Digging out my notes on my enforced holiday at Damoy confirms that although it is a beautiful spot, I was increasingly frustrated, and bored, by being stuck there. It would probably be something like paradise now, with a generator and a digital camera, but back then I wasn’t really that in to photography, and I was supposed to be a further 15 degrees south. And we were running very low on paraffin, meaning that in the last couple of weeks we could not use the heater. And Alan, Clem and myself were not the most compatible trio you could pick. The weather was usually foul, and when it wasn’t, it was either foul at Rothera, or the aircraft were busy somewhere else. With the skiway snow warming up and deteriorating, It looked increasingly like we were going to have to be evacuated by ship. Finally, we were rescued by a Twin Otter piloted by my field party pilot Mike Collins, with the new BAS director David Drewery along for the ride (everybody at Rothera disliked Drewery, and gave him the cold shoulder. I felt sorry for him, and tried to get him involved in planning my field work, as it was in an area he’d been involved in. This did not prevent him stabbing me in the back a short while later, thereby demonstrating what a good judge of character I am).

Back to the present day, it is remarkable how well preserved the hut is. Even to the extent of tins of the despised “Nespray” still being on the shelf. Actually there’s probably a hidden dump of Nespray tins outside somewhere. The various “Use Before Feb 1968” ingredients we used to cobble together some form of Christmas baking are still around too.

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There’s never a shortage of Nespray…

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All that the creative cook requires

I didn’t want to make Sophie, our zodiac driver, wait too long, and conscious of the fact that we’d been out of sight of any of the expedition staff for over an hour, I felt it was time to close and bolt the door one last time, and make our way back to the Point. On the way I couldn’t but help stopping a few times at the various Gentoo rookeries on the way. But none of the penguins seemed to remember me.

Back on 23rd December 1987, the nearby (but inaccessible to us) Port Lockroy was visited by the cruise ship m/v World Discoverer, as I mentioned somewhat inaccurately in an earlier post. There were very few tourist ships around in those days - nowadays there would be one almost every day - and this was our only visitor. Quoting from my notes:

23rd December, Damoy: Well, we’re _still_ here, but at least today was exciting! The tourist ship “World Discoverer” passed through Neumayer Channel, answered our call and invited us on board for an evening barbecue! As they had anchored in Port Lockroy, they kindly sent a zodiac around for us. We were well looked after by both the crew and the passengers, the passengers being mostly Americans. Before I got totally inebriated I gave the assembled masses a talk on BAS activities, using a familiar AKG microphone. Biggest audience and best applause I’ve ever got though! Anyway, we then passed on to the food, which was exquisite after 3 weeks of munch, and the mulled wine. This was probably my biggest mistake, but when you’ve been doing sod-all in the middle of nowhere for 3 weeks, you don’t pass up the offer of refill after refill from a rather nice young German girl. (…) We finally returned to Damoy with crates of Guinness,  Budweiser and Carlsberg, 2 bottles of Port and a bottle of Bacardi, not to mention steaks and fresh vegetables.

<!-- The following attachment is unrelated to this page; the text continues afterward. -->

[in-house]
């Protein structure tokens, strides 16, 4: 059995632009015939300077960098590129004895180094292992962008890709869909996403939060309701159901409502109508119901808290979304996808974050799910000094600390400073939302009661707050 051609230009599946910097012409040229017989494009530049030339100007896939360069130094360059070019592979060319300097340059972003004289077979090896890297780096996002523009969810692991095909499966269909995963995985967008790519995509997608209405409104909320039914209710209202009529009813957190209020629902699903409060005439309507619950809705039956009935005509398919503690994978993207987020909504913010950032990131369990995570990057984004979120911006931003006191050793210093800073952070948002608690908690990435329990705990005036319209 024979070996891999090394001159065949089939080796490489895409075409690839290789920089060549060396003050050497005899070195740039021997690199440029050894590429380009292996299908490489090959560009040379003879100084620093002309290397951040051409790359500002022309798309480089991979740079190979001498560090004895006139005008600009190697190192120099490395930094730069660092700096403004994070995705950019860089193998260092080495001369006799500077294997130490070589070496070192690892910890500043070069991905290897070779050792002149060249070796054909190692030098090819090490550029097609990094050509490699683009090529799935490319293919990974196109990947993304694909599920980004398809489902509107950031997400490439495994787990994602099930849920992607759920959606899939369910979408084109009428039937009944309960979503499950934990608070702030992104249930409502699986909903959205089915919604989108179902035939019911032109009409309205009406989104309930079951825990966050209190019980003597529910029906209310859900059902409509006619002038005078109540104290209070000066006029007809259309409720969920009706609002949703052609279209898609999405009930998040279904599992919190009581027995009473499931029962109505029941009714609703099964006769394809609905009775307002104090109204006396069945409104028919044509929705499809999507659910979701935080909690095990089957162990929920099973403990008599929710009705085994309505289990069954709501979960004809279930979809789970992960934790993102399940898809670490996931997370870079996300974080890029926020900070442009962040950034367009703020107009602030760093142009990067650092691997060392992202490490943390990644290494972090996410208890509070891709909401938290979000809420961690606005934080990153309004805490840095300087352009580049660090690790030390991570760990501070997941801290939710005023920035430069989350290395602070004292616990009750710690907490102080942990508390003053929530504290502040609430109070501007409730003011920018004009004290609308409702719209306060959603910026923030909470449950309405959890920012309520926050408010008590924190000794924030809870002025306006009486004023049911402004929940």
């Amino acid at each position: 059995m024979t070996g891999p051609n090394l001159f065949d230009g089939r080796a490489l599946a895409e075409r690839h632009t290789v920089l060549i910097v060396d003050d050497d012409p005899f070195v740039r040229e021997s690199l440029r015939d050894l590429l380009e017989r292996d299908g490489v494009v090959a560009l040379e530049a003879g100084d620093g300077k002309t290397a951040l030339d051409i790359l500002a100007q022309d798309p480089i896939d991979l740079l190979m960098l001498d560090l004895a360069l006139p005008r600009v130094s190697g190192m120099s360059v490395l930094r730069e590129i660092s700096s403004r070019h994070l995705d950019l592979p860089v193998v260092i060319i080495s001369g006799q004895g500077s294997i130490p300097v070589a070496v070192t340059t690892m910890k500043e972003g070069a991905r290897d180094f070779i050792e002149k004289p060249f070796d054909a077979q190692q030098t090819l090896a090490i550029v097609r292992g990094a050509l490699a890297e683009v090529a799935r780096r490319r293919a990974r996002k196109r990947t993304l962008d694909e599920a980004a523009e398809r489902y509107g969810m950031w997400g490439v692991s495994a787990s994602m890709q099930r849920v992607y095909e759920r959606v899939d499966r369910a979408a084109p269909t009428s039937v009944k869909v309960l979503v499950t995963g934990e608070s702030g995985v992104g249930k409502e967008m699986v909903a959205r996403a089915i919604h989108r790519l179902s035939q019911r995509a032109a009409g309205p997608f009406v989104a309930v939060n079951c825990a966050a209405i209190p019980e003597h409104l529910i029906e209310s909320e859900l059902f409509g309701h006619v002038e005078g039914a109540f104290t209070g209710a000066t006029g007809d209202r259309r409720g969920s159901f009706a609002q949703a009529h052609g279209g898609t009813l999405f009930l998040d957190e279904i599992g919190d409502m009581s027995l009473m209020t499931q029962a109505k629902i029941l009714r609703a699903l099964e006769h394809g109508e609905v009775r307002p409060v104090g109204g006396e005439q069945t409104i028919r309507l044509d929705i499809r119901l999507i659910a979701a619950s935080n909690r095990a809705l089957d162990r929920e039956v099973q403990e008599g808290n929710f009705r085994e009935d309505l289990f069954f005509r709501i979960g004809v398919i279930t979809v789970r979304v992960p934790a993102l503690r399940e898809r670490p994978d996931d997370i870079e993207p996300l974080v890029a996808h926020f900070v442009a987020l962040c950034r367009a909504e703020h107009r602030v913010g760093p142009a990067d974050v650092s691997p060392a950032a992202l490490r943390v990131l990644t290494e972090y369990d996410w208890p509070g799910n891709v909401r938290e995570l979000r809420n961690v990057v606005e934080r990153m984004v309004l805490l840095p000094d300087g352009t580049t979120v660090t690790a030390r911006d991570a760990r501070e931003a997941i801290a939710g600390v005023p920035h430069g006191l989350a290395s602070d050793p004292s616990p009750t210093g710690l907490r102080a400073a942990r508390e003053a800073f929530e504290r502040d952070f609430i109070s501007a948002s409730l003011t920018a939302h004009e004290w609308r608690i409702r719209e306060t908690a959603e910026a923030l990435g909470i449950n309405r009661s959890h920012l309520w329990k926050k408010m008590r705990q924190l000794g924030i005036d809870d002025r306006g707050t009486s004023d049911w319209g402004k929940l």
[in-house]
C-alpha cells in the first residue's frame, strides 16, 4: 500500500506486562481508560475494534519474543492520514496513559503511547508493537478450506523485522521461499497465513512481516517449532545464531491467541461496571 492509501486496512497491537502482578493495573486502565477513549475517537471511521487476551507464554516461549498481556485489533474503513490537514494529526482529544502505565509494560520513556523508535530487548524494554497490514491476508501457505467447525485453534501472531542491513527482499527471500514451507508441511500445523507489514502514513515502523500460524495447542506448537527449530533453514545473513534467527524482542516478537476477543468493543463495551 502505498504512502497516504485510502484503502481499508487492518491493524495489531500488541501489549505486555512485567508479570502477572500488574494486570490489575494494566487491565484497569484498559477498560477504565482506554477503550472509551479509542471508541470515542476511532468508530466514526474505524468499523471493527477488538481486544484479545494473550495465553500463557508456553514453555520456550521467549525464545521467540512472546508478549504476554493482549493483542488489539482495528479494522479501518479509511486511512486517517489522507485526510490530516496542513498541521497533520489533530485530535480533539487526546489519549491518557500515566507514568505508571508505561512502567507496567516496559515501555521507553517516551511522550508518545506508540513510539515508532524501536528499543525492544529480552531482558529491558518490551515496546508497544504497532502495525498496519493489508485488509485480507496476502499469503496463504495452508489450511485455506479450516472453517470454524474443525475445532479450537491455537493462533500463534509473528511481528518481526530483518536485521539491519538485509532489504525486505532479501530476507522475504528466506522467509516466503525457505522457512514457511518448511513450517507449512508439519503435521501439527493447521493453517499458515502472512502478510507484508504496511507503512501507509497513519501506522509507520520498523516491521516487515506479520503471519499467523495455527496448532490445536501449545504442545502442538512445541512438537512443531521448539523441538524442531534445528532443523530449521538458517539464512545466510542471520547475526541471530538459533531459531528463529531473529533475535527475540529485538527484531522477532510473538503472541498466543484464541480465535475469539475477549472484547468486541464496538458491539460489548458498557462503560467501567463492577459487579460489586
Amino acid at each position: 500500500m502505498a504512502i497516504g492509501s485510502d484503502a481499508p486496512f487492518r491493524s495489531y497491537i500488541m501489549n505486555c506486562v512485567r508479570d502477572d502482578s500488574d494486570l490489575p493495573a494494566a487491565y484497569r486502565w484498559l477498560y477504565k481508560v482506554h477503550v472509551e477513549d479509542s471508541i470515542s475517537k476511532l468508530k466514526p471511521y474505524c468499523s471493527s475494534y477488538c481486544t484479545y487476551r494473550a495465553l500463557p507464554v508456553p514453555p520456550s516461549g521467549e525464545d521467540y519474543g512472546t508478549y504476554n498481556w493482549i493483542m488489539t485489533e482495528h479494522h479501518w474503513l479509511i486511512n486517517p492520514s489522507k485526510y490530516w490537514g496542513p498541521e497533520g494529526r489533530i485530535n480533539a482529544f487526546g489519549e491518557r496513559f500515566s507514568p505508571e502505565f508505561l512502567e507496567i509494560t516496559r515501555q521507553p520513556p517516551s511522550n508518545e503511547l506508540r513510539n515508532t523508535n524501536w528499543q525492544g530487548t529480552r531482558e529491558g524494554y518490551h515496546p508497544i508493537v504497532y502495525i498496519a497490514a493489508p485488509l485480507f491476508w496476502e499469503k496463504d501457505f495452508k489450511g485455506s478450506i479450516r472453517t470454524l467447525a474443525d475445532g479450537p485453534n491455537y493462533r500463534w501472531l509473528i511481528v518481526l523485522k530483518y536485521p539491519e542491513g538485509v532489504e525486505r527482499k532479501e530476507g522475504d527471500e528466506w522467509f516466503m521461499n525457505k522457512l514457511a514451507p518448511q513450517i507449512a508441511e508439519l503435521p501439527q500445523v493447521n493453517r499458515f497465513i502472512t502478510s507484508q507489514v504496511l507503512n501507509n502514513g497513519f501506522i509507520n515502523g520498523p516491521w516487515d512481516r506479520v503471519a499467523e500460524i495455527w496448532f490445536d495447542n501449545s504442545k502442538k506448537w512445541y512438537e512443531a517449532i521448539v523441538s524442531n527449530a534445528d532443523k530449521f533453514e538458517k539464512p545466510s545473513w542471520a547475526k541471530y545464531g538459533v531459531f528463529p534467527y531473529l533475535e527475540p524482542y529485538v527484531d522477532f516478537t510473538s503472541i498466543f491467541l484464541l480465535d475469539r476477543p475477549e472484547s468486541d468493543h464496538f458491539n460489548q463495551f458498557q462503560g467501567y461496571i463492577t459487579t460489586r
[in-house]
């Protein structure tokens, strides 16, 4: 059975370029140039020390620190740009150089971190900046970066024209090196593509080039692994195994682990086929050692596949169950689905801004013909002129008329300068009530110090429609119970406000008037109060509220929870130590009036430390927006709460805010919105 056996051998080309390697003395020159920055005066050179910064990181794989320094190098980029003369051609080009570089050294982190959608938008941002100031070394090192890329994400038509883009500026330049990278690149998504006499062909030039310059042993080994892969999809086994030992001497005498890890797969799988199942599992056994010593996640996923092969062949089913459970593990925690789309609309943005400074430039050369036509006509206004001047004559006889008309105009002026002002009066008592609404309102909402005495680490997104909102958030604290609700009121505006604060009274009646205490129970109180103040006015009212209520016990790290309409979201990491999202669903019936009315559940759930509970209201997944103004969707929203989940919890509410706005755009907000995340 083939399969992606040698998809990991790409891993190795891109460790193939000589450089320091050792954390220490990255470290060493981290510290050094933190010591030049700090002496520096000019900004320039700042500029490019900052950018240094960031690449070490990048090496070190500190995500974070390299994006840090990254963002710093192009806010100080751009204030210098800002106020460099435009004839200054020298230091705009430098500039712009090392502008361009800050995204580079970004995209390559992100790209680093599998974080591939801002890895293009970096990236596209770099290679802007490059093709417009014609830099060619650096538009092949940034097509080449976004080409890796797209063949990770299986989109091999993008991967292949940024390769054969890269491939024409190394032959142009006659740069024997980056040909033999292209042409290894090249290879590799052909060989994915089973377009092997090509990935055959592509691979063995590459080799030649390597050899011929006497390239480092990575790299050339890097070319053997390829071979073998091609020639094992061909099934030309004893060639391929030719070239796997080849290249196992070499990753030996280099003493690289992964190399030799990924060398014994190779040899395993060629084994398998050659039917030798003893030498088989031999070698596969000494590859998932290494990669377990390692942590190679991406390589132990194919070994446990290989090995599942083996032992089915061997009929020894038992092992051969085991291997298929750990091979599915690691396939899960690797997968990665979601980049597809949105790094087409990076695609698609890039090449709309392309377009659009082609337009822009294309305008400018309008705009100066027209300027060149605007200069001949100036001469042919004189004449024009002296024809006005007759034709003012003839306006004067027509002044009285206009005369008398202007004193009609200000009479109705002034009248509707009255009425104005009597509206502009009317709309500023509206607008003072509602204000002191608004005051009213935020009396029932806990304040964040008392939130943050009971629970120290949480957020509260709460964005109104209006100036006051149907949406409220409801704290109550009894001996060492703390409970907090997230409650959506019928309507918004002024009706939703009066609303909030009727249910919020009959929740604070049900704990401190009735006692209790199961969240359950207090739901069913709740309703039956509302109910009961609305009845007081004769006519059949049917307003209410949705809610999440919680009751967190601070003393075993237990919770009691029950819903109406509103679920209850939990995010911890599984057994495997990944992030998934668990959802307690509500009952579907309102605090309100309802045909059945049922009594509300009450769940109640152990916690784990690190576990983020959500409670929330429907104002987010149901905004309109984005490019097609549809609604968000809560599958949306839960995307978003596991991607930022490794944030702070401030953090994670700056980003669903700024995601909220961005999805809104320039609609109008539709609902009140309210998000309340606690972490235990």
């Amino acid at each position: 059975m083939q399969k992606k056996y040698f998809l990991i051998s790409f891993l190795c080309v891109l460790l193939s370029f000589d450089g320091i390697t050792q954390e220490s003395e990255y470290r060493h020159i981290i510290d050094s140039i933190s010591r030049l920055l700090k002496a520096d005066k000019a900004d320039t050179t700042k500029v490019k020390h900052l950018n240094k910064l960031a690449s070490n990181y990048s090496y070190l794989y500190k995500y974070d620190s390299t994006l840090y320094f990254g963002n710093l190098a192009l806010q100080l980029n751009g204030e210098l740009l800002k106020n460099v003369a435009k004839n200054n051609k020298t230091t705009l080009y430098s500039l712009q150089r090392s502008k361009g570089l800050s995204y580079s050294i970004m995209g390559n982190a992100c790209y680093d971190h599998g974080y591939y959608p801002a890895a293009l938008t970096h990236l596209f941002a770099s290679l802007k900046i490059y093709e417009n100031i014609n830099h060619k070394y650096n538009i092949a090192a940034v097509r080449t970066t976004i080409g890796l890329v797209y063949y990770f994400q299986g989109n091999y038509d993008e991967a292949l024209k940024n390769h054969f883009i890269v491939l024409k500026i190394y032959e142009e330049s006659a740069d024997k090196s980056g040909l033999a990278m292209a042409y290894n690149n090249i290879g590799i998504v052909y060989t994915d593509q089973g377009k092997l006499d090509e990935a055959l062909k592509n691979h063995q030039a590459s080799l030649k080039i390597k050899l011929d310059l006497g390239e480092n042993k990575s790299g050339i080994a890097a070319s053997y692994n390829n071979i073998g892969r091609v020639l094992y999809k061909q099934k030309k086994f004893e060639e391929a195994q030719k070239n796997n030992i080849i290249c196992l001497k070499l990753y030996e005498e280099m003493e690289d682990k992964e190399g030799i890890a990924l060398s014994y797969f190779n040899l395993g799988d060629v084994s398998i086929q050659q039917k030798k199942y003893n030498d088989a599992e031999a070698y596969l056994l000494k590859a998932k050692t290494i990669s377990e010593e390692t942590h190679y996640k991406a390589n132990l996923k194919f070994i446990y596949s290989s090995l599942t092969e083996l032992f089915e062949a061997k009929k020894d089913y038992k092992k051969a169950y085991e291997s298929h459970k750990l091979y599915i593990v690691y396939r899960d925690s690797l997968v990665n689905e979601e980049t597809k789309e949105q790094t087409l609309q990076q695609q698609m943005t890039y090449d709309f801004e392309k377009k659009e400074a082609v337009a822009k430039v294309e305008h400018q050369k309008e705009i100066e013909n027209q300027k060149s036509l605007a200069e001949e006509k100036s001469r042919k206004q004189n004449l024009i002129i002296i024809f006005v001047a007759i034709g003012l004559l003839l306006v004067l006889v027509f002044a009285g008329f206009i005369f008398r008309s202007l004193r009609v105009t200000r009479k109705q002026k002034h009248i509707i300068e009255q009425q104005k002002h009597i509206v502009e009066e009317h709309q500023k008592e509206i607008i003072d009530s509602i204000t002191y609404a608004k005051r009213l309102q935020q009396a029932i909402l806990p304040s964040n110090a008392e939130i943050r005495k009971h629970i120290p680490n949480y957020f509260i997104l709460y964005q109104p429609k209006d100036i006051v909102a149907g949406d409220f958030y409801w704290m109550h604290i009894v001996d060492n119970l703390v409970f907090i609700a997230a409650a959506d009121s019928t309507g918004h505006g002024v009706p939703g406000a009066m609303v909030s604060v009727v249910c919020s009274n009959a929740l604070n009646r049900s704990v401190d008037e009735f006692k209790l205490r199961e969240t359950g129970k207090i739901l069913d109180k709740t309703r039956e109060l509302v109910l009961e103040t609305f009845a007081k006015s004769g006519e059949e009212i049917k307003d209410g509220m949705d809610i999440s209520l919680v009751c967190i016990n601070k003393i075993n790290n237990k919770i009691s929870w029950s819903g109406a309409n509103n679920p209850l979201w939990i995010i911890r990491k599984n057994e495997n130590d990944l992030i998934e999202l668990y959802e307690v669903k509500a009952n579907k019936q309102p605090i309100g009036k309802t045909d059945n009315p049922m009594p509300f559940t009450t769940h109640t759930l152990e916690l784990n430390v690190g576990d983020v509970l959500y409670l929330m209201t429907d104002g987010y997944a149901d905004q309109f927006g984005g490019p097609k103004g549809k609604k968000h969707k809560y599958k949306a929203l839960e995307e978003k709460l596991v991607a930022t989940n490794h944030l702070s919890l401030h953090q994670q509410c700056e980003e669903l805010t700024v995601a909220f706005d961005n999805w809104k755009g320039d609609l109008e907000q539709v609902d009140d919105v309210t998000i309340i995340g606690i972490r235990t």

Later in the evening I felt rather unwell.

On returning to the Akademik Vavilvov, after, finally, after all these years actually making it to Port Lockroy, the when turned full circle as Graham invited me up during the recap to give a brief account of the day’s adventures. Little did I imagine this scenario just over 25 years ago.

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Hogging the spotlight once again

I’d like to effusively thank Graham Charles for this opportunity, and for trusting me not to get lost or do anything stupid. And equally a big “thank you” to Sophie Ballagh for driving the Zodiac and patiently waiting for our return. It was quite an experience…

Damoy table 87

Inside the hut, 1987

Damoy table 2012

Inside the hut, 2013 - photo by Luchiana Cinghita

Damoy stove 87

Damoy stove, 1987

Damoy stove 2012

Damoy stove, 2013 - photo by Luchiana Cinghita

Damoy bunk

Somebody’s stolen my sleeping bag! - photo by Luchiana Cinghita

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And not forgetting the legendary epic explorer Sir Basil Doumer of Damoy